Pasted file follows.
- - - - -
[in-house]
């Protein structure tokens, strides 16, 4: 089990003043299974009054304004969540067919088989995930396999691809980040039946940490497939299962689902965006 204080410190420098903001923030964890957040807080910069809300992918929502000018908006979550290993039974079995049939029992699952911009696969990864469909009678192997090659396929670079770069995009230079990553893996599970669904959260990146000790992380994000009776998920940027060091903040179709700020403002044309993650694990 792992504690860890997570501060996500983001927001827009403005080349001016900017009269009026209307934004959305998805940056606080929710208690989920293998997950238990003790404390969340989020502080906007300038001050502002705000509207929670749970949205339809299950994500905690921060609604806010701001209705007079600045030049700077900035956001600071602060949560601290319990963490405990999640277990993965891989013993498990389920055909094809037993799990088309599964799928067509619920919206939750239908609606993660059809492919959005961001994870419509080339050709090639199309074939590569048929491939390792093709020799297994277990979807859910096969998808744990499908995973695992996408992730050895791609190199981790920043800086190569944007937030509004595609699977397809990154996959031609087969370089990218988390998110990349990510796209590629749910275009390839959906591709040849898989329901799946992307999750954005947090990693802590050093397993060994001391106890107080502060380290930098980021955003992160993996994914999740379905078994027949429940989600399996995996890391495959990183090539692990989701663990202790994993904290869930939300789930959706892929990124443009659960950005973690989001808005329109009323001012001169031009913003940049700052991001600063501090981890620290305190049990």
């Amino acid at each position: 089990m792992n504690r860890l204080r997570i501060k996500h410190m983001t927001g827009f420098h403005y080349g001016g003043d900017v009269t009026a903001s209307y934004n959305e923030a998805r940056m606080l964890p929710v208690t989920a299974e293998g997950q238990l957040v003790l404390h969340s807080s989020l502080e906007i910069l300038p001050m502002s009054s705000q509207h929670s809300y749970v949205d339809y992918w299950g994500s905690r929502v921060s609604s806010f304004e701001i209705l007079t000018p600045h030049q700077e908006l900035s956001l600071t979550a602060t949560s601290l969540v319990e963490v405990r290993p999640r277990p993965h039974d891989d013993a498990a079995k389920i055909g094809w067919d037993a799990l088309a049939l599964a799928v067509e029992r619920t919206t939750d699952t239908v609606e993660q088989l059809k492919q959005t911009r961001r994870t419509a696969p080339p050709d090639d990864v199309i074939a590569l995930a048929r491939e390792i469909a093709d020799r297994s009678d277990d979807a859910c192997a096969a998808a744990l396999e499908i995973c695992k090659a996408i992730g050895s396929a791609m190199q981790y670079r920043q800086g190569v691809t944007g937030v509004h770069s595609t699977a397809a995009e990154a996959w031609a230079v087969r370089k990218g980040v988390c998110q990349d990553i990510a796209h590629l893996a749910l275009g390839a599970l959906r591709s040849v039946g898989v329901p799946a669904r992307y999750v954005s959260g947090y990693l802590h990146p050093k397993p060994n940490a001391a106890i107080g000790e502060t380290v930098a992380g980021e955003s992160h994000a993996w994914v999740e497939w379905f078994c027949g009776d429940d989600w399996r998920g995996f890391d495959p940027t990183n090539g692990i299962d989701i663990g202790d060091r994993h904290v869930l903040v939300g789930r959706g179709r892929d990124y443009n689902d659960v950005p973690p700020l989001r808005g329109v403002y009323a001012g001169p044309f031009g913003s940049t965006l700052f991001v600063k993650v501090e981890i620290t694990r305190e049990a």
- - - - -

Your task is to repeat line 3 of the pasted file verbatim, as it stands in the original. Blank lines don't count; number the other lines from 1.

């Amino acid at each position: 089990m792992n504690r860890l204080r997570i501060k996500h410190m983001t927001g827009f420098h403005y080349g001016g003043d900017v009269t009026a903001s209307y934004n959305e923030a998805r940056m606080l964890p929710v208690t989920a299974e293998g997950q238990l957040v003790l404390h969340s807080s989020l502080e906007i910069l300038p001050m502002s009054s705000q509207h929670s809300y749970v949205d339809y992918w299950g994500s905690r929502v921060s609604s806010f304004e701001i209705l007079t000018p600045h030049q700077e908006l900035s956001l600071t979550a602060t949560s601290l969540v319990e963490v405990r290993p999640r277990p993965h039974d891989d013993a498990a079995k389920i055909g094809w067919d037993a799990l088309a049939l599964a799928v067509e029992r619920t919206t939750d699952t239908v609606e993660q088989l059809k492919q959005t911009r961001r994870t419509a696969p080339p050709d090639d990864v199309i074939a590569l995930a048929r491939e390792i469909a093709d020799r297994s009678d277990d979807a859910c192997a096969a998808a744990l396999e499908i995973c695992k090659a996408i992730g050895s396929a791609m190199q981790y670079r920043q800086g190569v691809t944007g937030v509004h770069s595609t699977a397809a995009e990154a996959w031609a230079v087969r370089k990218g980040v988390c998110q990349d990553i990510a796209h590629l893996a749910l275009g390839a599970l959906r591709s040849v039946g898989v329901p799946a669904r992307y999750v954005s959260g947090y990693l802590h990146p050093k397993p060994n940490a001391a106890i107080g000790e502060t380290v930098a992380g980021e955003s992160h994000a993996w994914v999740e497939w379905f078994c027949g009776d429940d989600w399996r998920g995996f890391d495959p940027t990183n090539g692990i299962d989701i663990g202790d060091r994993h904290v869930l903040v939300g789930r959706g179709r892929d990124y443009n689902d659960v950005p973690p700020l989001r808005g329109v403002y009323a001012g001169p044309f031009g913003s940049t965006l700052f991001v600063k993650v501090e981890i620290t694990r305190e049990a």